Adams Papers
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To John Adams from David Sewall, 18 January 1822

York Janry. 18th. 1822

Dear Sir

Your favour of Decemr. 31st. ultimo I have once & again perused with pleasure.—I did not know, until your letter mentioned it that Joseph Adams, formerly the Minister of Newington, was your Uncle—I once heard him preach at York, at a Ministers meeting, from the Words “How is the Gold become dim, and the most fine Gold changed” I then thought He handled the Subject very well, but Whether With, or Without Notes—I never knew.—Afterwards, in passing from Portsmo, Westward to Greenland, I met him, with several attendance going on to Portsmo. to Preach a Lecture, being then 90. Years of < his> age His advanced years made the circumstance Noticeable—And He was then on Horseback—You seem to Suppose that Govr. Bracketts’ Amiable Wife was a Daughter of that Madam Whipple, Who sometimes treated her Guests cavalerely.—I have always understood, that Dr. Bracketts Wife Whose maiden Name was Whipple was a Niece of that Madam Whipple—and who was afterwards the Widow of Parson Lowell, and that she had no Children by either of her Husbands.—

I have lately seen Mr. Websters Discourse on the dual Centureal Anniversary of the landing of the Pilgrims at Plymouth, And believe it will be read with great pleasure <with> by Antiquarians of every denomination, but especially by their descendants of the Pilgrims. As I can yet use my Pen with facility you will excuse <my> the frequent Scribling of your only Surviving Classmate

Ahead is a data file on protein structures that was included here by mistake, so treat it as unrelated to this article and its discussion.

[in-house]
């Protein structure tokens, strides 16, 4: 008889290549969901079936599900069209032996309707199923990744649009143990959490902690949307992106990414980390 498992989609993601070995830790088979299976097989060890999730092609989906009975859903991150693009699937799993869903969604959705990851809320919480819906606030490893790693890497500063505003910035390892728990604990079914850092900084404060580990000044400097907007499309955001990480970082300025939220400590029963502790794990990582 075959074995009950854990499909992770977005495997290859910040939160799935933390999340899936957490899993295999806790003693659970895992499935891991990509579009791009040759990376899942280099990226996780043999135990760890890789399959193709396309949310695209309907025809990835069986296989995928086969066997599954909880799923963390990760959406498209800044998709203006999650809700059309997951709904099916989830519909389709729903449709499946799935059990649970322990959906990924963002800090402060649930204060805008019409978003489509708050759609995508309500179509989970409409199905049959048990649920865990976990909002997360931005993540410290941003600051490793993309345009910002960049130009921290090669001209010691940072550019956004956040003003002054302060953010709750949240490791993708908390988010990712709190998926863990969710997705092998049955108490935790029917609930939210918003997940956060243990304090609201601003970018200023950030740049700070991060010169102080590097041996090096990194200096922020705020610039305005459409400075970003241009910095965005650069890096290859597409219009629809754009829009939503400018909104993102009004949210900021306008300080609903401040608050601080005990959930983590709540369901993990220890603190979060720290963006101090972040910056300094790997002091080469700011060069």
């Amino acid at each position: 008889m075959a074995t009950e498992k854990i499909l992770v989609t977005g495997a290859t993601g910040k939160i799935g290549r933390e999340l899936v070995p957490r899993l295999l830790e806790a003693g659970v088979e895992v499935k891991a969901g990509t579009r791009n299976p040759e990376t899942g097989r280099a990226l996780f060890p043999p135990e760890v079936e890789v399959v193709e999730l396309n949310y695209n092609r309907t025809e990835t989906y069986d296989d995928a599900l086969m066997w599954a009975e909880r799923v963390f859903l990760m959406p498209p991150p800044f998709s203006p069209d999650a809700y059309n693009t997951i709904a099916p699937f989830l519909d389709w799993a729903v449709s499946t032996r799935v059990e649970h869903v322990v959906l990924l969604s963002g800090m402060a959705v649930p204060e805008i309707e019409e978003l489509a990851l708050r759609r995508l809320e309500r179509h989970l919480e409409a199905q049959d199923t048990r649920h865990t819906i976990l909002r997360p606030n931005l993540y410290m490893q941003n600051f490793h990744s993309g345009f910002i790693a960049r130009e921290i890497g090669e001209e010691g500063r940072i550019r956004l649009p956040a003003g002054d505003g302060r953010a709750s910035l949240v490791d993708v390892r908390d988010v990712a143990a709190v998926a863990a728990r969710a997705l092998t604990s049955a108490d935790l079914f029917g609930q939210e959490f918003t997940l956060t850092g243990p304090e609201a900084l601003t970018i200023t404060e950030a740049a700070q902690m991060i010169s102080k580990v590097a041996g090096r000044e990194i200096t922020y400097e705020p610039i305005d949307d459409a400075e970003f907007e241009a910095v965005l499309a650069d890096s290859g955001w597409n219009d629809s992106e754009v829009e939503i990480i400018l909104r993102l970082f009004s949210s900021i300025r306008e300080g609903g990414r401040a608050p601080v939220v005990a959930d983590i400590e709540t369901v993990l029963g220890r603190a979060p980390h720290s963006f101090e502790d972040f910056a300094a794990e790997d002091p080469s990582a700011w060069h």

David Sewall

We of Maine, have a Wonderfull facility of making Governours We shall soon be able to Supply the Union.—Should they stand in Need of such as We can manufacture.—I have seen with pleasure a motion in the Senate of U.S. to limit by an amendment of the Constitun. the No. of Representatives in the House.—I have always Supposed 150. Was full large enough, for any deliberating assembly. And that the Royal Instruction to the Govr. of Massa. against the division of Towns, Was a usefull one to prevent the gret increase of Members in the House of Representatives.—<And> For the larger, Ceteris paribus, the distn from which a Selection, is made, the greater the probability of procuring Persons of Integrity and Information for the Station. Some other proposed Amendments strike me disagreably. Some of our political Tinkers (to use a very uncourtly expression) could they succeed in their attemps would in a great Measure destroy that important Instrument. <But> For the immoderate increase of the Representative Body, would greatly diminish their usefulness. And I could Wish that instead of 40. m. to a Member as it is said, is proposed, 45—or even 50.m may finally be Adopted

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